Adaptation for standard playing cards
ROOK may be played with standard playing cards by removing the 2s, 3s, and 4s from the deck and adding the joker to be used as the Rook Bird card. Thus, each 5 is worth 5 points, each ace and 10 is worth 10 points, and the joker is worth 20 points. Aces play high in tricks.
One common variant for a standard deck is played by five players and is scored individually, not in teams. As above, a single joker serves as the Rook; however, it acts as the lowest trump (not the highest) and must follow suit as normal. The full standard deck is used; each player is dealt ten cards, and the nest is three cards. When the bid-winner puts down the modified nest, he also names any card not in his new hand: the player with that card becomes the partner of the declarer, but may not reveal herself except by playing the named card. The bid-winner may call a card in the nest to forgo the right to a partner. There are six trump options: any of the four suits, "high no-trump", or "low no-trump". In high no-trump, the Rook serves as the only trump, and high cards take tricks as normal. In low no-trump, the lowest card of the suit led takes the trick, and again the Rook serves as the only trump. At the bid-winner’s option, either he or the player to his left may lead on the first trick. A hand is scored as if the declarer and his partner (if any) were one team, and the other three players were another. As above, aces are worth 15 points, kings 10, tens 10, fives 5, and the joker is worth 20 points.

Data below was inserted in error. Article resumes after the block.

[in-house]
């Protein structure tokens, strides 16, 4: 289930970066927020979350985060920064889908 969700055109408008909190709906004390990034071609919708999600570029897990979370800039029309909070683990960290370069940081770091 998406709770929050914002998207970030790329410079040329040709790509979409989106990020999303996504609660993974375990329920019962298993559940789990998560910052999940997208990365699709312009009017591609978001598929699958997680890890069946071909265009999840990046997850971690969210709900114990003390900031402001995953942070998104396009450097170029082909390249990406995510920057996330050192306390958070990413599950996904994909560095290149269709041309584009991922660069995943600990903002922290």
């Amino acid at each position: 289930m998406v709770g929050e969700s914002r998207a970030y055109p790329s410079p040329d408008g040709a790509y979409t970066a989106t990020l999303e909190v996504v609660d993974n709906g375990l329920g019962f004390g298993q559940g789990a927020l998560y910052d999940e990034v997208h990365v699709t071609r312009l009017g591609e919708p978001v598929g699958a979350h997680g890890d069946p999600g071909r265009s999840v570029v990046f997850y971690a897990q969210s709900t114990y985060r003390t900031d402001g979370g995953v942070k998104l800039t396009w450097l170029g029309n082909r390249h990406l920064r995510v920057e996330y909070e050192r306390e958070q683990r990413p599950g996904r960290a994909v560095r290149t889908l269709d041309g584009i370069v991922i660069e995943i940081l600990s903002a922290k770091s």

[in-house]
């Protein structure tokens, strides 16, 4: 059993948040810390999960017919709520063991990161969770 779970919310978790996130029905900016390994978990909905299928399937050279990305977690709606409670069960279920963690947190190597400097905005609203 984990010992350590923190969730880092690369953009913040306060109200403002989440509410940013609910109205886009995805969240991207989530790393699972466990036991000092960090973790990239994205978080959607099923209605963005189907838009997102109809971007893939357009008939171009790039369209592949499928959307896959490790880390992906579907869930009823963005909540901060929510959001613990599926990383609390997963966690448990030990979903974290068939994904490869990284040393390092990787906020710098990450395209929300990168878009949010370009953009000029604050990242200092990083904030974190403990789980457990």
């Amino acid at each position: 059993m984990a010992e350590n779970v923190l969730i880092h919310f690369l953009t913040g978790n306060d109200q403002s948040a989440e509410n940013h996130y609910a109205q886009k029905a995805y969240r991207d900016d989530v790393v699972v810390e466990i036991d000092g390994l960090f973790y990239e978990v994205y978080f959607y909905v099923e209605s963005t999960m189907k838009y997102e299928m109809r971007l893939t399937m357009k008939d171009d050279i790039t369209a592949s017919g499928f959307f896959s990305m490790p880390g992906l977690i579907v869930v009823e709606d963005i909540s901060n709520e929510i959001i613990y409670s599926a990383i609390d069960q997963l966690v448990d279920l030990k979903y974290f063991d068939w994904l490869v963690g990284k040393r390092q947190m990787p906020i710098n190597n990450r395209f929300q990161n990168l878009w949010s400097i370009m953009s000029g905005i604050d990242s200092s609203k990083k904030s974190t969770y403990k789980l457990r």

Western New York Rook
The 1s 2s 3s and 4s are included in with the deal. Every player should have 13 cards and the "nest" or Kat (Kitty) should have 5. The Rook card is the lowest trump and is worth 20 points however you must follow suit whenever possible even with the Rook. The 1s are the highest of that one suit and are worth 15 points. When discarding cards in the Kat all counts must be face up to show how much the last trick could be worth. The last trick of the hand is worth 20 points and who ever takes the last trick gets all of the counts in the Kat. There are a total of 200 points every hand. The game ends at 500.
Played very similarly to Western New York Rook. 1s, 2s, 3s and 4s are included with the deal. Each player has 13 cards, with 5 in the kitty. The Rook is the highest trump and can be played at any time. If the Rook is led, all players must also play trump cards, if possible. The Rook is worth 20, 2s 15, 1s and 10s 10 and 5s 5, making a total of 180 points per hand. The cards discarded after taking the kitty are not counted. The game ends at 500.
Alternatively, you can play with a standard deck of cards, using the Joker as the Rook and dealing 3 cards to the kitty.
Woodson Patrick Rook